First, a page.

Recently, BloombergNEF published a telling article titled, “Electric Vehicle Sales Set to Rise Faster Than Ever, but More Policy Action Needed to Get on Track for Net Zero.” The author raises many interesting observations about where we are now in the transition to electric mobility; where we’re projected to be in 10, 20 and even 30 years based on current trajectories; and what we need to do if we’re going to be net zero by 2050.
In short, the driving theme of the article seems to be that further government policies will be required to spur innovation, adoption and acceptance of EV technology. And while we certainly agree that this is a crucial factor, it fails to highlight the equal importance of private firms like EVCS to do the work once policies are in place since the government is not in the business of installing infrastructure.
Below are several salient points BNEF makes and how we’re helping to affect solutions in the space.
“Reaching net zero by mid-century will require all hands on deck, particularly for trucks and other heavy commercial vehicles where the transition has barely started.”
BNEF works feverishly to drive home the idea that commercial vehicles will be a key driver in the transition to electric. The author notes that two- and three-wheelers are already in heavy use throughout developing countries and that cars and light commercial vehicles are on a positive trajectory, but states, ominously, that “the outlook is far more problematic in the heavier commercial vehicle segments.” EVCS has started tackling the problem by targeting municipalities, large commercial businesses and fleet operators with increased marketing efforts, no-cost installation packages, subscription plans, and high-tech networking software featuring customized demand response and real-time performance monitoring.
“By 2040 the charging network needs to grow to over 309 million chargers across all locations… [including] public chargers (24 million), workplace chargers (12 million) and bus and truck chargers (4 million).”
We have been leading the way in the installation of new chargers across Southern California, installing more than half of all non-Tesla DCFCs in Los Angeles alone since 2020. Our site hosts have included government, retail, industrial, educational, workplace and multi-unit residential properties, many of which are hugely influential and committed to embracing electric. See a spattering of our clients here: https://evcs.com/customers/prominent-clients. In addition, we have consistently lobbied for greater subsidization of the EV industry on local, state and federal levels as we strategize our expansion into other areas of the country. Our know-how and experience will make EVCS a key asset in executing once government policy directives are in place.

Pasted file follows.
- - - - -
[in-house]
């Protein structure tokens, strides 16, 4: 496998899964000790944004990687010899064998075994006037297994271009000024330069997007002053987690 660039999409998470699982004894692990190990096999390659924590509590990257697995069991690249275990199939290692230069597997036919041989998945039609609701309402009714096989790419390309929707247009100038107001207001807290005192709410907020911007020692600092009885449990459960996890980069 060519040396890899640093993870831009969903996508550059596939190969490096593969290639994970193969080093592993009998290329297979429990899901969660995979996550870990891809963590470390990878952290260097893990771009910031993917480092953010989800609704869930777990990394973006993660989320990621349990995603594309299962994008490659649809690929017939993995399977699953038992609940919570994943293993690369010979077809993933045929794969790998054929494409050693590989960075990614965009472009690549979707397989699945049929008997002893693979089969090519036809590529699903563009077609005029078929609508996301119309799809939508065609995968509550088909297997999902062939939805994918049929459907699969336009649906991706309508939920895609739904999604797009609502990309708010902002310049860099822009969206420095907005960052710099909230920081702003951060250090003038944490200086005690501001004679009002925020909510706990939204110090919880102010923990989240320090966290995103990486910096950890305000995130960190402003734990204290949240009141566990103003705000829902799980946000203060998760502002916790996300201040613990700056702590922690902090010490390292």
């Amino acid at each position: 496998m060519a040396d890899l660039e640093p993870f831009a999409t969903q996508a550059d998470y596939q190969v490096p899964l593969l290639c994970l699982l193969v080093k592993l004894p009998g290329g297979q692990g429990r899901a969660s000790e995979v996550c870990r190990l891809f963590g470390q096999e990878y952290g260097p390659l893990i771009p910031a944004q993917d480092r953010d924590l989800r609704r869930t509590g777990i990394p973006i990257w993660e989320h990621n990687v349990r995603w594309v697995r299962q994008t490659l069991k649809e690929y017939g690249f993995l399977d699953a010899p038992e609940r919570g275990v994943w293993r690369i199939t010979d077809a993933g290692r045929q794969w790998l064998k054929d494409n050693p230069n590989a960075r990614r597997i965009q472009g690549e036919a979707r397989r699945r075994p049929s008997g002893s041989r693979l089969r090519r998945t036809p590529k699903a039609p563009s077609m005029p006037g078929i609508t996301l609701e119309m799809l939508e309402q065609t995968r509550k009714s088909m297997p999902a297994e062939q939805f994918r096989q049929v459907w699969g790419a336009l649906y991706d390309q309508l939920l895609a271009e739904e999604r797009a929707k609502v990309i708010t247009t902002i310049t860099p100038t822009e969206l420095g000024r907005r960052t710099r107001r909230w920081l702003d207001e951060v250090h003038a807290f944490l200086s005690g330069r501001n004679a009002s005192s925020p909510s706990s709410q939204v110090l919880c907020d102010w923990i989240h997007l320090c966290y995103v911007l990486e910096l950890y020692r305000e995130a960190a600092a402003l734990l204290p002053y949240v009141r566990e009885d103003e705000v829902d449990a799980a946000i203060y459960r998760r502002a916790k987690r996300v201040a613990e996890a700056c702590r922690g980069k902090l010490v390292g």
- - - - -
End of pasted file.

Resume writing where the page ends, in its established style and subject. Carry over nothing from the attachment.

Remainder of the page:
“Most of the extra demand for electricity globally in the decades ahead will be met by building additional renewable energy capacity, according to BNEF forecasts.”
Our insistence on powering the EVCS charging network through renewable sources has been consistent almost since our inception, and this year, we were able to come one step closer to a carbon negative future by arranging to buy all our electricity from renewable energy producers through credit offsets. This financial commitment allows said producers to reinvest in expansion and innovation so that, someday, offsets will no longer be needed because widespread renewables will make fossil fuels a thing of the past.
“For chargers [under the Net Zero Scenario], $939 billion would be required in investment by 2040 to install 504 million units.”
The goal of a planet with net-zero carbon emissions by 2050 is a noble one, and large government investments will be key in facilitating the transition away from ICEs and fossil fuel-based infrastructure, but private organizations have to be ready to take up the mantle and execute the goals that government officials put forth. EVCS has been active in streamlining the assessment, permitting, installation and maintenance processes through a unique, no-hassle turnkey solution that maximizes the return on government investment. In other words, yes, subsidies are absolutely required, but once approved, we know what to do with them.
You can read the entire BNEF article here:BloombergNEF, carbon negative, charging installation, DCFC, EV infrastructure, government policy, net zero, renewable energy